'Deep Throat' regarded at memorial as truth-teller

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SANTA ROSA, Calif. -- Mark Felt, the former FBI second-in-command who helped unlock the secrets of Watergate as the shadowy "Deep Throat," was remembered Friday by family and friends as a man who stood up for truth in deceptive times.

About 300 people, including journalists Bob Woodward and Carl Bernstein, attended the service in Santa Rosa to remember Felt, who died in December at the age of 95. The Washington Post reporters wrote the stories based on Felt's tips and guidance that helped expose the government complicity in the 1972 break-in of the Democratic National Committee headquarters in Washington's Watergate building.

The ensuing scandal helped lead to President Richard Nixon's resignation in 1974.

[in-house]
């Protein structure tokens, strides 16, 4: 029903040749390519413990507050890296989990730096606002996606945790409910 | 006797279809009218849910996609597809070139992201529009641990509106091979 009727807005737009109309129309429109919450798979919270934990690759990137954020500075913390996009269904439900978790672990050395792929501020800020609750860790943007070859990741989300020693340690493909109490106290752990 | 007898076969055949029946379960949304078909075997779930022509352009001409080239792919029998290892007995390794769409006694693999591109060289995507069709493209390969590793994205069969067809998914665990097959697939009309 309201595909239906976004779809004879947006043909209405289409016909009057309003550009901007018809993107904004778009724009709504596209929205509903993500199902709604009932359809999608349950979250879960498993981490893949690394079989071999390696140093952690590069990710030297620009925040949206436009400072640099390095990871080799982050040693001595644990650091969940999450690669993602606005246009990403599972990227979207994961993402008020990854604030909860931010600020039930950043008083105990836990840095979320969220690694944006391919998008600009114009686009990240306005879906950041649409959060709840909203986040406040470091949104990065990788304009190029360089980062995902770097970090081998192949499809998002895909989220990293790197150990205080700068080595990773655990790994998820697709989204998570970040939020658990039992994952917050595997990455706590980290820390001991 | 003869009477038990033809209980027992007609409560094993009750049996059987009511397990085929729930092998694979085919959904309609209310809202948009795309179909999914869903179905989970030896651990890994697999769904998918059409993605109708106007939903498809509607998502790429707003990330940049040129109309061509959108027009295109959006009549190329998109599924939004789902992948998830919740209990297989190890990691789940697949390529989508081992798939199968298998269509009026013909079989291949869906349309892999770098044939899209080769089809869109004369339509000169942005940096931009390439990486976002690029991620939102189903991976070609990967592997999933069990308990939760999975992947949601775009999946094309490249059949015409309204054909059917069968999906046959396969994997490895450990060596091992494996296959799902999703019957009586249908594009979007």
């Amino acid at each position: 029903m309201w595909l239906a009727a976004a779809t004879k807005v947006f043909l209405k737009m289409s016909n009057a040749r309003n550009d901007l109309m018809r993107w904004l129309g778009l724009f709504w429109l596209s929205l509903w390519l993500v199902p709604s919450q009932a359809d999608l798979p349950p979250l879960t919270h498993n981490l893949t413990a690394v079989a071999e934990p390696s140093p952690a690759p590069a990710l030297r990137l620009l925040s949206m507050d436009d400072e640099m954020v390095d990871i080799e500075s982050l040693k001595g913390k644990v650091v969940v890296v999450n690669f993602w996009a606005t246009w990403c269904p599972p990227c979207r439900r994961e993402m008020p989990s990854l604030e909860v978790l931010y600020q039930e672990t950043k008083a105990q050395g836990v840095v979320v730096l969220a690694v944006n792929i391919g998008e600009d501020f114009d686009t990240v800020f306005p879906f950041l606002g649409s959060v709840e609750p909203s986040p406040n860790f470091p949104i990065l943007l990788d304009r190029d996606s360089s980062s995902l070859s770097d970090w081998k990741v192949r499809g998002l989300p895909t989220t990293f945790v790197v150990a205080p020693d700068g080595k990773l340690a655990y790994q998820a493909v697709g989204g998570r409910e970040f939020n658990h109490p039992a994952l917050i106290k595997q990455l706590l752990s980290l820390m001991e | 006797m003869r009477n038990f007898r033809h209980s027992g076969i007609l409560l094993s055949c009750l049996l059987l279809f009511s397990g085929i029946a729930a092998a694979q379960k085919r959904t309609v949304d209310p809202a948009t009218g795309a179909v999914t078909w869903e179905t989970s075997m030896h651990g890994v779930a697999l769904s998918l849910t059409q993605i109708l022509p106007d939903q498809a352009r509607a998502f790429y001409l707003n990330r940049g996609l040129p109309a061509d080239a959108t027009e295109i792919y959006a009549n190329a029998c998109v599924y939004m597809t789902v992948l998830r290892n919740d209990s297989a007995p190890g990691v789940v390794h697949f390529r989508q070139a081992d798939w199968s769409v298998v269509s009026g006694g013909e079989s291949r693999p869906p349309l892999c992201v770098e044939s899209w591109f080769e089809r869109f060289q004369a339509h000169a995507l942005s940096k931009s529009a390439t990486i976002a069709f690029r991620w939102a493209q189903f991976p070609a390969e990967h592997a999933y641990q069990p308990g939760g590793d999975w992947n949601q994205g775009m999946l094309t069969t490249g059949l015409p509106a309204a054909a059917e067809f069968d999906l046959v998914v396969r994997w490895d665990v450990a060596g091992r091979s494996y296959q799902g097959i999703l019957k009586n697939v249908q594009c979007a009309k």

It also set off an intense guessing game over the identity of Deep Throat until Felt revealed himself in a 2005 Vanity Fair magazine article written by longtime family friend John O'Connor.

O'Connor said Felt kept silent to protect the FBI, not himself. A number of agents, retired and active, were present at the service.

Woodward, who spoke at the ceremony, called Felt a "truth-teller."

"He knew his oath of office in the end was to the people of the country and to the Constitution," Woodward said. "He served both creatively and ably and courageously. It was the highest loyalty."

Bernstein, who read from a letter he had written to Felt's daughter, Joan Felt, said the former FBI man had "acted with remarkable personal courage and concern for principles."

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